Construction Paper

by perasyapples

It was five minutes before recess; I was distracted on the pattern of the ceiling, and my students were restless and excited.  A small group of five kids had gathered at the corner table with construction paper, crayons, and markers.  Whispering, giggling, and turning occasionally at me, they ‘secretly’ undertook the task of making cards for my birthday.   Isabel got up and asked me what my favorite colors were, while Ramona investigated the proper spelling of my name.  Five minutes later they started to hand in their creations on their way to the playground.  Folded pieces of construction paper decorated with flowers and hearts piled on my hands.

My duty as a teacher was to thank them and read the cards with excitement, while my training as an art historian demanded that I saved and analyzed the cards.  While it was fun to look at the art ‘styles’ preferred by the kids, I was mainly interested in the cards as little reflections of the kids’ personality.  Isabel’s (7 years old) card stood out for its bold flowers and big letters; perfect mirrors of her:  outspoken, rebellious, and demanding.  Ulises’(7) small and narrow writing coupled with discrete little hearts, disclosed a shy kid who radiates kindness and solitude.  Brisa’s (8) fairy surrounded with stars surprised me with an energy never seen from her, but with a brilliant use of colors and composition, which reflected a creative and introvert mind.  And the best part, an anonymous card by a kid who indulges on lines and color.  I am not sure of who is the artist, but it might be Paul De Vaughn, a little, quiet boy of 7 years of age.  Once they were done, they came and gave me their card, and each one of them waited and watched for my reaction.  It was mutual happiness after they saw that I liked their gifts.  Happily they went out of the door for their recess.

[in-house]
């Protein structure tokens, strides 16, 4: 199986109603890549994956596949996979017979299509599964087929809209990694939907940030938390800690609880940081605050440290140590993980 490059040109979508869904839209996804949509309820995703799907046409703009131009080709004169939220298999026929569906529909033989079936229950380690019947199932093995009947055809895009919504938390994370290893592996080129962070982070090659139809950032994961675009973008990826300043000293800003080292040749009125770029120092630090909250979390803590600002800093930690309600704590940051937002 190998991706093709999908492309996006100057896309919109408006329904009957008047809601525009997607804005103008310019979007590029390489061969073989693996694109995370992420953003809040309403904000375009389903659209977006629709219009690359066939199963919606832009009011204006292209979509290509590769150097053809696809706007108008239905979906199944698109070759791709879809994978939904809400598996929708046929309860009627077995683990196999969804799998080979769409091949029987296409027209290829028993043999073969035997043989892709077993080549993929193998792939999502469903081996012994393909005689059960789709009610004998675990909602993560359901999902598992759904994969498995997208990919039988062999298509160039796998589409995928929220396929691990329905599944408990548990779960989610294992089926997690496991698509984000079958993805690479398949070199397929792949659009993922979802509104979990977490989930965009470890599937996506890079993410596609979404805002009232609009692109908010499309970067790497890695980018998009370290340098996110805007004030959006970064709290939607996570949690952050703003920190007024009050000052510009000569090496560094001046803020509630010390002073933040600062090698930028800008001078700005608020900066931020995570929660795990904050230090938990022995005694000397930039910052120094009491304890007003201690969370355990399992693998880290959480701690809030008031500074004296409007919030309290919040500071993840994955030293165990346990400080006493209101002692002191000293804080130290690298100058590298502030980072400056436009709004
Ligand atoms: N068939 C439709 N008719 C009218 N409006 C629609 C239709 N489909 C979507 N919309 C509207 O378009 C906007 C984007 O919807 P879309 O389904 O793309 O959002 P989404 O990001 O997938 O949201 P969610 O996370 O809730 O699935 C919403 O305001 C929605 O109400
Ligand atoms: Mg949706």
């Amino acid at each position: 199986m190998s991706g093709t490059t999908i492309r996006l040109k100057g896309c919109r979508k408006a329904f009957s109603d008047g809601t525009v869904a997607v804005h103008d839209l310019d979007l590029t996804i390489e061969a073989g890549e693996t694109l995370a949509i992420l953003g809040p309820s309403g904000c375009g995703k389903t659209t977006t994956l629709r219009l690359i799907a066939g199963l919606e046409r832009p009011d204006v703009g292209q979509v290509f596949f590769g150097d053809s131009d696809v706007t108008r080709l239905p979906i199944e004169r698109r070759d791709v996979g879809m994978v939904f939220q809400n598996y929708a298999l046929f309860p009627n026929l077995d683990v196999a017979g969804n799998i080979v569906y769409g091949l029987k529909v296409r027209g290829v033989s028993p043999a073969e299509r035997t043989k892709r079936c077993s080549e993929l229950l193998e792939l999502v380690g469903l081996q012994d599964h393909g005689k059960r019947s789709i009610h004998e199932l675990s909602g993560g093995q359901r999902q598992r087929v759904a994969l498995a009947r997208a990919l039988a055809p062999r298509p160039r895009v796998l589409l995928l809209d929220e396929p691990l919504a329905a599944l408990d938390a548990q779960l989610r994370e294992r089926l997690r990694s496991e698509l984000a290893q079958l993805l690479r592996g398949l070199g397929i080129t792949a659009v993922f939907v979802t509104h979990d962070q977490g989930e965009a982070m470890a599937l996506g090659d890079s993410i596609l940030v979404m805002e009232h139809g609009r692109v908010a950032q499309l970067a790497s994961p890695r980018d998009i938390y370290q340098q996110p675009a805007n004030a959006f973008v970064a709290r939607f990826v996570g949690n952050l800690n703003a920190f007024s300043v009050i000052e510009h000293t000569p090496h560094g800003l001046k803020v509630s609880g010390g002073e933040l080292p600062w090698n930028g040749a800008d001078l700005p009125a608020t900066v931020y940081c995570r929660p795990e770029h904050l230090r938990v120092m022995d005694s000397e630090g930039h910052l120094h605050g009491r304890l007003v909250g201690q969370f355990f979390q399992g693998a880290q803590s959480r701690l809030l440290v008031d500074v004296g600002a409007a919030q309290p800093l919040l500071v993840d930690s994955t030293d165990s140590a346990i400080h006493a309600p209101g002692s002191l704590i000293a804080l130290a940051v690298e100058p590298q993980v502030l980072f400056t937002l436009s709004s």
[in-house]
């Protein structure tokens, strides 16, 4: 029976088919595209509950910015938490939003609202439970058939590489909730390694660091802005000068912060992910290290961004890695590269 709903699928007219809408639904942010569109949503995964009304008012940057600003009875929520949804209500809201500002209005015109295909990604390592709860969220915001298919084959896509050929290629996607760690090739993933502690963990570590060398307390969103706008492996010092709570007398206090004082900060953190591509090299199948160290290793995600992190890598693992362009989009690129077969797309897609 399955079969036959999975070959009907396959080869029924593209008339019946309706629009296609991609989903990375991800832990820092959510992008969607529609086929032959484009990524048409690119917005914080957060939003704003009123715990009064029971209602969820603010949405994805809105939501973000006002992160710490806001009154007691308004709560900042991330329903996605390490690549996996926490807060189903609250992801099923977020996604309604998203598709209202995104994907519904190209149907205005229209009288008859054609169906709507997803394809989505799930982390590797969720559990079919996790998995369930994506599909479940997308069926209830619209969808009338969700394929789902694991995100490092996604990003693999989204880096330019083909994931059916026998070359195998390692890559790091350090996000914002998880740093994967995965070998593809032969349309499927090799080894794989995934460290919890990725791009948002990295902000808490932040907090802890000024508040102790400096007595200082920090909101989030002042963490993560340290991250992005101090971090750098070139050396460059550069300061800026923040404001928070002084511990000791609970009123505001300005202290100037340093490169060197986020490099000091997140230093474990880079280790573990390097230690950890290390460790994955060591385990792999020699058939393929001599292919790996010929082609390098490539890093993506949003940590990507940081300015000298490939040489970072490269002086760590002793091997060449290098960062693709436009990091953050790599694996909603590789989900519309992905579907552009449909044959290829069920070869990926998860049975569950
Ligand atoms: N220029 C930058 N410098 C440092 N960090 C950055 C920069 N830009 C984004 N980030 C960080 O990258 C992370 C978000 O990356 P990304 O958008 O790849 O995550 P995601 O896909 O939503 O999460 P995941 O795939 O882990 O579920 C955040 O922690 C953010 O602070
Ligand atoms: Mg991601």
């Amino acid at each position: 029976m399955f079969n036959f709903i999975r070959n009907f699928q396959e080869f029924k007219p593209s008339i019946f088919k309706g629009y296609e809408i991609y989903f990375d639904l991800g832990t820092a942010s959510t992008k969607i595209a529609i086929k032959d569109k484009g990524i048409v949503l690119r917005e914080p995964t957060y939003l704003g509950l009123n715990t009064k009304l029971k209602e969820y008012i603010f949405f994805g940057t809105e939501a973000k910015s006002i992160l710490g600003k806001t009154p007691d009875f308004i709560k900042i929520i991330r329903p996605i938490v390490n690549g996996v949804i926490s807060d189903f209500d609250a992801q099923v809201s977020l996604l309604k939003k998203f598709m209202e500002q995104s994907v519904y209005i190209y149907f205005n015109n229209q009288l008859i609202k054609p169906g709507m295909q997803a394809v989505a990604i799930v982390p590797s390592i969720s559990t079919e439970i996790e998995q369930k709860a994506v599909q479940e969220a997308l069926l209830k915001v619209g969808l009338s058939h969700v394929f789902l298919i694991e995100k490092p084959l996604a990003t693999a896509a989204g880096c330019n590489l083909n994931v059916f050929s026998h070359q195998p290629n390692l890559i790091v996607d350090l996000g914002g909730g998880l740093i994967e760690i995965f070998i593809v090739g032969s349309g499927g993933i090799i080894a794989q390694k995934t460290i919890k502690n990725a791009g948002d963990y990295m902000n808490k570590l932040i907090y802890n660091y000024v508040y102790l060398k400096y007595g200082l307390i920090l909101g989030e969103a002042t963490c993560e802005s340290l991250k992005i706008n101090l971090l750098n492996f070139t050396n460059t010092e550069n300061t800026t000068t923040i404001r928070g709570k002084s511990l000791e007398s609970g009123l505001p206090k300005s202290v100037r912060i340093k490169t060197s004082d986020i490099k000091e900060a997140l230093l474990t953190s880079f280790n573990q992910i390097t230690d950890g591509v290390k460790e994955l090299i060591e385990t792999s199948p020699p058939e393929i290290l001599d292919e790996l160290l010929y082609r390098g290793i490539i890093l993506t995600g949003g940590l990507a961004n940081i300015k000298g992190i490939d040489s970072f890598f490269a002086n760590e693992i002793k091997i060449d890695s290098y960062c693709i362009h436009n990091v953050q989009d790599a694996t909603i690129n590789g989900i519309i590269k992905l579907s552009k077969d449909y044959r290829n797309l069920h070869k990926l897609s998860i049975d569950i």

As someone who spends a lot of time with these children, knows them at a personal level, and understands their experiences as little residents of a neighborhood inflicted with crime and violence; their cards stood beyond naïve and playful children art.  They represented the kids’ personality while framing questions regarding their social condition and the environment in which they are growing.

These are ideas that I still think about on a regular basis.  While I cannot control the violence and abuse many of my students are exposed to, I can give them the space and opportunity to create and have some sense of freedom.  If they are not making surprise birthday cards, they are throwing a disco party in the classroom, making paper-airplane races, or freestyle dancing.

These are some examples of the cards they made.

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